What Does a Home Inspector Do?

Congratulations! You are in the process of buying a home in Hawaii, but how do you know if the home you're buying will be your dream come true or if it will be a lemon with endless repairs and strife?

Enter the Hawaii home inspector. The Hawaii Purchase Contract allows for the inspection of the home during the closing process. And if the home inspection is done properly, it will seemingly give you endless information about the home.

The "home inspection" part of the contract also gives you an opportunity to request seller concessions to make repairs or to provide money at closing for certain repairs – or to even give you leverage to back out of the deal.

When is the home inspection done?

Depending on what is outlined in the Purchase Contact, the home inspection (or J1 in the Hawaii Purchase Contract) is typically done within the first 15 days after the initial offer was accepted. In a typical 45-day escrow period, the buyer would choose their home inspector on the first day after the offer was accepted. The inspection and inspector’s report would be completed, and any seller concessions would be agreed upon by day 12 of escrow. After the inspection is accepted, an additional deposit is made by the buyer.

How much does a home inspection cost in Hawaii?

Home inspectors in Hawaii typically charge from $300 to $450 for a typical Honolulu condo, depending on square footage. An Oahu inspection might range from $650 to $850 for a single-family home. The cost of a home inspection in Hawaii for large luxury homes will cost more, also due to the square footage.

What does a home inspector do?

In Hawaii, a home inspector will go through nearly all aspects of the home, sometimes using tools to test for moisture or other damage. During the inspection, the buyer and both the seller’s and buyer’s real estate agents are typically present.

You can expect a home inspector to examine all these areas:

  • Driveway, walkways, decks, porches, retaining walls, fences, gates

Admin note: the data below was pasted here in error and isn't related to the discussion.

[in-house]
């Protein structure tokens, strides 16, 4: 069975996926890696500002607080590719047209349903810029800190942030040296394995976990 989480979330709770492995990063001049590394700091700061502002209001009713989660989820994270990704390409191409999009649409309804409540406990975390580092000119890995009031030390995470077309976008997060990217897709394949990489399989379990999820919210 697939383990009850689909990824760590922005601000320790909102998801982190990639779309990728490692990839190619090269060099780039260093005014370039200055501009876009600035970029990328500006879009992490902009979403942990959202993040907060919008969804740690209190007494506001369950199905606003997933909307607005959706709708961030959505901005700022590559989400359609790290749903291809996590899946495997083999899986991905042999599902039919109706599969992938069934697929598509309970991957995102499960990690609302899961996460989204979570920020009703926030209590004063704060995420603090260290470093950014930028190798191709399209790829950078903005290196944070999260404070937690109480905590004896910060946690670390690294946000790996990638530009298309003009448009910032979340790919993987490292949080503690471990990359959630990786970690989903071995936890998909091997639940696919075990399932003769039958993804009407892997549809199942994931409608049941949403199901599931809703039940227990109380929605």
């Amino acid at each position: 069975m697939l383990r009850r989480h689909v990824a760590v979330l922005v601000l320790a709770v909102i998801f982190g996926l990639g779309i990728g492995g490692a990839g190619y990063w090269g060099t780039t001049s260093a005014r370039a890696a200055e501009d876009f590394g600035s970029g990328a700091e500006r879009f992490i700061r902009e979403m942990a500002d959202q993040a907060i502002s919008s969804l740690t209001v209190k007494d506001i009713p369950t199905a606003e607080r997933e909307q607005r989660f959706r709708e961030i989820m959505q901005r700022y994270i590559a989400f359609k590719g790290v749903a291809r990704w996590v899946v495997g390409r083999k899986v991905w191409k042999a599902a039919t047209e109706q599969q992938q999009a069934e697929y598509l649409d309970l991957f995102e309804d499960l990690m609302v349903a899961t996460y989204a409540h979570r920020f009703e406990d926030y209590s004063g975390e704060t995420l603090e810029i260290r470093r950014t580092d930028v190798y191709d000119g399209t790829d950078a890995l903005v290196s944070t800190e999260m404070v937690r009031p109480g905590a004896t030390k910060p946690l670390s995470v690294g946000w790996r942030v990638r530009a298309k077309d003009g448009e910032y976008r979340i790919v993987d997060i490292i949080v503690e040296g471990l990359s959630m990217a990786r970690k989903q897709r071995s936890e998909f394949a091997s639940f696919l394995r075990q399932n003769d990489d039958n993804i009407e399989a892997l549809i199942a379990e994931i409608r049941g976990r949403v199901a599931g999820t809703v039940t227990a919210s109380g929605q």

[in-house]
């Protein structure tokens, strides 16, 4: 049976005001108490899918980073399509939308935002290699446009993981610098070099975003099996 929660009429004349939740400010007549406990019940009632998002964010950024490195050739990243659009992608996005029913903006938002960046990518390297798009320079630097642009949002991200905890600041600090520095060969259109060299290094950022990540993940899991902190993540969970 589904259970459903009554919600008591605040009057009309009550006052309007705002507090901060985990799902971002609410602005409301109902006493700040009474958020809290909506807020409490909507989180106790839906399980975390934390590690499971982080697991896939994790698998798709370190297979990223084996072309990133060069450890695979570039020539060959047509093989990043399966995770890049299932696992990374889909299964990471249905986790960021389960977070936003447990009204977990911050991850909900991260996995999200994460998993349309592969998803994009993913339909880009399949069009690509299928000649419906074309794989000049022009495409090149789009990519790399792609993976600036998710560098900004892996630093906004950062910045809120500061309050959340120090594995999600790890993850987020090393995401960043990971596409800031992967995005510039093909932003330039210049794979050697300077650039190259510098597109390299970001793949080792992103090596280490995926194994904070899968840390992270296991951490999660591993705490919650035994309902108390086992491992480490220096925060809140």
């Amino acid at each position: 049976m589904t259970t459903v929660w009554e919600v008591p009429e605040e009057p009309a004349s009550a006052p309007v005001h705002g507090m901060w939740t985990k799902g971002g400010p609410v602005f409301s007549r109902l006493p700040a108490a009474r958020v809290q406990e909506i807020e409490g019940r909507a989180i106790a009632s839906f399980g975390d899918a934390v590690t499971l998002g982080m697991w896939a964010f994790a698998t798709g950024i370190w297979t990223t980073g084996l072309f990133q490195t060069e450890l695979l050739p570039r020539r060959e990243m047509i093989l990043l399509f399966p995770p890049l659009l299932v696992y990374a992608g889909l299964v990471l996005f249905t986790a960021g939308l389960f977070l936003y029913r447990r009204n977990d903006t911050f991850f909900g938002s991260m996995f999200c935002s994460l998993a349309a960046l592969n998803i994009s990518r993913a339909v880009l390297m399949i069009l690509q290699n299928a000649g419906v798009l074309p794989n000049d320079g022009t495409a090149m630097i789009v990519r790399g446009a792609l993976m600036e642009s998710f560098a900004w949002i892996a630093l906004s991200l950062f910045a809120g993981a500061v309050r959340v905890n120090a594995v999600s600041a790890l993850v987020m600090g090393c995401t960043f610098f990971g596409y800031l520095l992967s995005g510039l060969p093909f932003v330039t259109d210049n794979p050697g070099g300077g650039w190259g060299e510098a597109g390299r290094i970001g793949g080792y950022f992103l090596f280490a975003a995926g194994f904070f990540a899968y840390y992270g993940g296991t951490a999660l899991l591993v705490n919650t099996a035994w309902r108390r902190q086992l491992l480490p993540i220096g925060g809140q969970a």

• Exterior walls, trim, exterior stairs, hose faucets, gutters, drains, grading, roof, flashings
  • Water heater, air conditioning, ceiling fans, washer, dryer, refrigerator, stove, oven, sinks, disposal
  • Toilets, tubs, showers
  • Supply lines, electric panel, breakers, smoke alarms
  • Doors, windows, walls, ceilings, floors
  • Attic, basement, foundation

After examining these areas, the home inspector typically writes a report, which often includes pictures and can have red print too. The report will point out any flawed areas needing repair. The job of the inspector is to show what might need to be fixed in the near future or what is regular “wear and tear.” A home inspection also can point out major problems – like foundations cracking, moisture damage, old roofs, or double-tapped electric boxes.

A good inspector will verbally go over the report while you are the property to point out any of the major items in person. The buyer’s agent is also typically present during this time to ask additional questions and to act as an advocate.

What should I ask to be repaired after a home inspection? How can I cancel my home purchase contract if the inspection is scary?!

Due to the competitive real estate market, most homes in Hawaii are sold “as is,” meaning the seller will disclose any known material defects but they are not under any obligation to repair items. Despite the “as is” clause, negotiation for repairs might still be available after reading the inspection report. Typically small items – like caulking, replacing nails, painting, wobbly fans – are not negotiated in Hawaii. However, if a window is broken or there are significant electrical problems, you can work with your real estate agent to negotiate those repairs or, more common in Hawaii, to ask for additional funds at closing to make the repairs once you close on the home.

However, it is not unheard of that home sellers will refuse to make any repairs based on the inspection report findings. Therefore, with no repairs or additional funds from the buyer, you will need to decide if you want to purchase the home.

As a buyer, the J-1 section of the Hawaii Purchase Contact gives you the right to cancel the contract and not move forward on purchasing the house, if you are scared by aspects found in the home inspection. You might lose your initial deposit, however.

Who can be a home inspector on Oahu?

Unlike real estate agents, brokers, lenders, and escrow agents, there are no licensing requirements in Hawaii for home inspectors. However, home inspectors have the option to be licensed.

How can I choose a Hawaii inspector?

After realizing that home inspectors are not regulated or licensed in Hawaii, the best way to choose one is to find a professional company with an excellent local reputation. Also, many inspectors have licenses earned through national boards. Some of the best inspectors on Oahu have a previous background as a contractor, builder, or tradesman. Your real estate agent typically can suggest reputable professionals.

A reputable home inspector in Hawaii can offer peace of mind when closing on a home. Since buying a home may be one of the largest transactions you will ever make, it is important to read the inspection report carefully and ask many questions to be as aware as possible about all the aspects of your home.